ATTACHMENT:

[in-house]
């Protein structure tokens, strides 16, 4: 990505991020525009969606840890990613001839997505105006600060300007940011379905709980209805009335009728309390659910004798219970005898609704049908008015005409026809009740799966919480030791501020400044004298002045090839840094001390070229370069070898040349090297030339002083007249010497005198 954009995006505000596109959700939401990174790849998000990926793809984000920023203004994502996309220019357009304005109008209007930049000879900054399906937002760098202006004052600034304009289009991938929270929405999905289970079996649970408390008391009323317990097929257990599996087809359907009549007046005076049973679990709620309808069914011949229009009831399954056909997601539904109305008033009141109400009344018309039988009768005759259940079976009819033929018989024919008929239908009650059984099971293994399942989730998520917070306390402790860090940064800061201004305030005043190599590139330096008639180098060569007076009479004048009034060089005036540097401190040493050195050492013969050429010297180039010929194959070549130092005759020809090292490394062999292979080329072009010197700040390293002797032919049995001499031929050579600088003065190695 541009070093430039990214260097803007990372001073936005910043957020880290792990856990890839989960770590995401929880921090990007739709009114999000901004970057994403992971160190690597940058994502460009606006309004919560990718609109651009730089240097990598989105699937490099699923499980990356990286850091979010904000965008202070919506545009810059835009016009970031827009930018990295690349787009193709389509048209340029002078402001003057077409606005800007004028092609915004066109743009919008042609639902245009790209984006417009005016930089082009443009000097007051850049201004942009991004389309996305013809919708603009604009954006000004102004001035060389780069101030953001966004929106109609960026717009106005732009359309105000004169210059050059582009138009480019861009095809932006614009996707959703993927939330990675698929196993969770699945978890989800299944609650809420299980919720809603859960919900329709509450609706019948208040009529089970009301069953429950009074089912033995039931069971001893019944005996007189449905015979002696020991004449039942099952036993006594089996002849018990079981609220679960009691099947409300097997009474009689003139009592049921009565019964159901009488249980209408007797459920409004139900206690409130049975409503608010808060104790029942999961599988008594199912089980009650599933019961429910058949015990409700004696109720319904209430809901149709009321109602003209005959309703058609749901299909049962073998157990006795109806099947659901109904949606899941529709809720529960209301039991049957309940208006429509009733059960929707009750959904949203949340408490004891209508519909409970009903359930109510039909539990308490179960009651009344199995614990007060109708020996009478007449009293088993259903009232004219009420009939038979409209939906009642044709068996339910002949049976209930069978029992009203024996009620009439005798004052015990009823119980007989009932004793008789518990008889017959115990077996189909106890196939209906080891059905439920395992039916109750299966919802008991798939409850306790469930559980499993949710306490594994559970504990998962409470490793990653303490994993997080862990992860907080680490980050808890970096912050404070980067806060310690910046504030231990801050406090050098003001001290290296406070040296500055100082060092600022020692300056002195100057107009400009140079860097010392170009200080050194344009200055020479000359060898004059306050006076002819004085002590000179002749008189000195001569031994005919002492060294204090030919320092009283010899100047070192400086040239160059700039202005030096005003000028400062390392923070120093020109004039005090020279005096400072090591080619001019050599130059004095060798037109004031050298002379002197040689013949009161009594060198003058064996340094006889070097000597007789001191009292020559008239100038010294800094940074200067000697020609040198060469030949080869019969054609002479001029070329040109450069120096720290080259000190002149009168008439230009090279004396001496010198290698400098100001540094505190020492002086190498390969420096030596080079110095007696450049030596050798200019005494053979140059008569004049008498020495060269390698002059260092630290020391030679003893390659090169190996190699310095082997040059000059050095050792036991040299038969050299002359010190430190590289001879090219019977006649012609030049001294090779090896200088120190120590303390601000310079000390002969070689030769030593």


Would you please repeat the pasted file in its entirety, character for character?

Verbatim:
[in-house]
């Protein structure tokens, strides 16, 4: 990505991020525009969606840890990613001839997505105006600060300007940011379905709980209805009335009728309390659910004798219970005898609704049908008015005409026809009740799966919480030791501020400044004298002045090839840094001390070229370069070898040349090297030339002083007249010497005198 954009995006505000596109959700939401990174790849998000990926793809984000920023203004994502996309220019357009304005109008209007930049000879900054399906937002760098202006004052600034304009289009991938929270929405999905289970079996649970408390008391009323317990097929257990599996087809359907009549007046005076049973679990709620309808069914011949229009009831399954056909997601539904109305008033009141109400009344018309039988009768005759259940079976009819033929018989024919008929239908009650059984099971293994399942989730998520917070306390402790860090940064800061201004305030005043190599590139330096008639180098060569007076009479004048009034060089005036540097401190040493050195050492013969050429010297180039010929194959070549130092005759020809090292490394062999292979080329072009010197700040390293002797032919049995001499031929050579600088003065190695 541009070093430039990214260097803007990372001073936005910043957020880290792990856990890839989960770590995401929880921090990007739709009114999000901004970057994403992971160190690597940058994502460009606006309004919560990718609109651009730089240097990598989105699937490099699923499980990356990286850091979010904000965008202070919506545009810059835009016009970031827009930018990295690349787009193709389509048209340029002078402001003057077409606005800007004028092609915004066109743009919008042609639902245009790209984006417009005016930089082009443009000097007051850049201004942009991004389309996305013809919708603009604009954006000004102004001035060389780069101030953001966004929106109609960026717009106005732009359309105000004169210059050059582009138009480019861009095809932006614009996707959703993927939330990675698929196993969770699945978890989800299944609650809420299980919720809603859960919900329709509450609706019948208040009529089970009301069953429950009074089912033995039931069971001893019944005996007189449905015979002696020991004449039942099952036993006594089996002849018990079981609220679960009691099947409300097997009474009689003139009592049921009565019964159901009488249980209408007797459920409004139900206690409130049975409503608010808060104790029942999961599988008594199912089980009650599933019961429910058949015990409700004696109720319904209430809901149709009321109602003209005959309703058609749901299909049962073998157990006795109806099947659901109904949606899941529709809720529960209301039991049957309940208006429509009733059960929707009750959904949203949340408490004891209508519909409970009903359930109510039909539990308490179960009651009344199995614990007060109708020996009478007449009293088993259903009232004219009420009939038979409209939906009642044709068996339910002949049976209930069978029992009203024996009620009439005798004052015990009823119980007989009932004793008789518990008889017959115990077996189909106890196939209906080891059905439920395992039916109750299966919802008991798939409850306790469930559980499993949710306490594994559970504990998962409470490793990653303490994993997080862990992860907080680490980050808890970096912050404070980067806060310690910046504030231990801050406090050098003001001290290296406070040296500055100082060092600022020692300056002195100057107009400009140079860097010392170009200080050194344009200055020479000359060898004059306050006076002819004085002590000179002749008189000195001569031994005919002492060294204090030919320092009283010899100047070192400086040239160059700039202005030096005003000028400062390392923070120093020109004039005090020279005096400072090591080619001019050599130059004095060798037109004031050298002379002197040689013949009161009594060198003058064996340094006889070097000597007789001191009292020559008239100038010294800094940074200067000697020609040198060469030949080869019969054609002479001029070329040109450069120096720290080259000190002149009168008439230009090279004396001496010198290698400098100001540094505190020492002086190498390969420096030596080079110095007696450049030596050798200019005494053979140059008569004049008498020495060269390698002059260092630290020391030679003893390659090169190996190699310095082997040059000059050095050792036991040299038969050299002359010190430190590289001879090219019977006649012609030049001294090779090896200088120190120590303390601000310079000390002969070689030769030593």